Why People Hate FT8

Let’s just be real for a moment. A lot of people hate FT8. You all have seen it in social media and on the air. It’s a popular mode, so popular in fact that one report citing Club Log data recently showed that 80% of HF contacts in their tracking nowadays are FT8. This increase has come at the expense of other mode activity, especially CW. What’s worse in the minds of some, is that accomplishments like DXCC which used to take several to many years to reach is being significantly shortened with the use of FT8.

I’ve often thought it’s a fait accompli achieving DXCC, one just needs to sit in a chair long enough.  FT8 has given a means to bypass a lot of that chair-sitting.  I think FT8 just exposed an inconvenient truth that there really wasn’t a whole lot of skill involved in DXCC.  Skill may lessen the amount of time it takes.  FT8 just automated the process and significantly reduced the time needed and totally removed any skill advantage.

FT8 or another similar mode was going to happen sometime.  It’s like the concept of steam engine time.  The idea or theory is that the steam engine would have been invented at probably the same time in history by anyone or several people simultaneously in the world, even if many inventors were isolated and not in contact with each other.  It was just bound to happen at some point given the progression of technology and the availability of materials and know-how to do it.  We all knew (well, those of us with engineering know-how) that a semi-synchronous extremely low baud rate, low signal-to-noise ratio mode would work and be quite robust.  It’s Shannon’s Theorem applied. What is at issue is the way Joe Taylor packaged it.  We could do great things with low baud rate/low S/N modes.  How about a TCP/IP link to a BBS on the moon or an open global resilient messaging network that works on every band in the lowest of the low sunspot cycles? Instead, it was packaged as a low effort point-and-click QSO slot machine, unable to convey anything intelligent.

There are fully automated FT8 stations out there where the operator just clicks a button and the station makes contacts all day. We all know it, we just don’t know the extent of it. This I think is the crux of the problem. FT8 has become something akin to Bitcoin-mining, but it’s QSO-mining, and FT8 with automation which is undoubtedly happening has devolved pursuit of accomplishments into a virtual QSO Battlebots competition.

Personally, I’ve become indifferent to the whole FT8 debate, and frankly anything that involves DXing, DXCC, contesting, or collecting wallpaper. I don’t hate FT8, but I get the discontent about it that is expressed in amateur radio circles. I have always been one to tell others to not be mode bigots, or put down other modes. The FT8 mode itself is not bad technology, or detrimental to amateur radio. The mindless fashion in which it is in use I’m not so sure about.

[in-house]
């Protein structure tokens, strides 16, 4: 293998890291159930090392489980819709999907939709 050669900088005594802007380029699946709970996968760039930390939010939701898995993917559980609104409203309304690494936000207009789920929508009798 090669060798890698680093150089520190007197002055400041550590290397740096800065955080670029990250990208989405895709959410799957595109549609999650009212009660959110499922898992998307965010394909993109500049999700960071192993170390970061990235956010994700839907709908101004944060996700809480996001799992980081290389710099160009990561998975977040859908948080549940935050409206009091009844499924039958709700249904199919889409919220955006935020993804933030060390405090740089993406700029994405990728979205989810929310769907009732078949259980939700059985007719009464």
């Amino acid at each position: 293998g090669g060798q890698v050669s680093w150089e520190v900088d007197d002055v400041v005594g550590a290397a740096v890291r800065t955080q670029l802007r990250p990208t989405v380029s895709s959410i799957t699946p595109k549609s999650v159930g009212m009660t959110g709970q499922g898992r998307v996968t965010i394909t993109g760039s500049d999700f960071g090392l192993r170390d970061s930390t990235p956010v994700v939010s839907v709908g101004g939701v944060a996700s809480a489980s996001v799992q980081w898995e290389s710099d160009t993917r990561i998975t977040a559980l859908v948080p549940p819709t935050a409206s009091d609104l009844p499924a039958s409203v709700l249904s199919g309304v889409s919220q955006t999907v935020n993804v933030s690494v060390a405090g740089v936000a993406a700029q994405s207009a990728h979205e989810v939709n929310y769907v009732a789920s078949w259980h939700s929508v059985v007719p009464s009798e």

This article was originally posted on Radio Artisan.


3 thoughts on “Why People Hate FT8

  1. Interesting view on FT8. Although I disagree about the non skill issue. Some skill is needed but it is not the same skill you need for traditional DXing. I’ve tried FT8 automatic robot mode to research propagation on 10m in 2019/2020 and found very interesting paths in the low sunspot cycle when everyone thinks there is nothing to do on 10m. Others use it just to fill their logs. Everyone does their own things within the hobby….

    My related post: https://pe4bas.blogspot.com/2021/03/is-ft8-destroying-ham-radio.html

    73, Bas

  2. This is true, and yet, not the whole truth.

    Compare FT8 to JS8Call, which packages the exact same technology into exactly what you describe, “open global resilient messaging network that works on every band in the lowest of the low sunspot cycles.” Does it work? Hell yes. It even has features that can ad-hoc bind it into an actual network, with relaying of messages and everything.

    Is it as popular as FT8? Not even close. Its use seems to be confined primarily to continental US, to boot.

    It is my suspicion that radio amateurs, on average, were never actually interested in talking to other people. FT8 just exposes that, distilling what happens during a typical QSO into the minimal representative bits. It is optimal for what radio amateurs actually want to do, of course they’re going to use it.

  3. It doesn’t take much skill to earn DXCC on SSB if you have the money for a good transceiver, a powerful amp, a big lot, and a directional antenna on a tower. FT8 just made it possible to get DXCC on a tighter budget. I could probably find articles in old issues of QST bemoaning the appliance-operator hams who bought their way to DXCC. The more things change…

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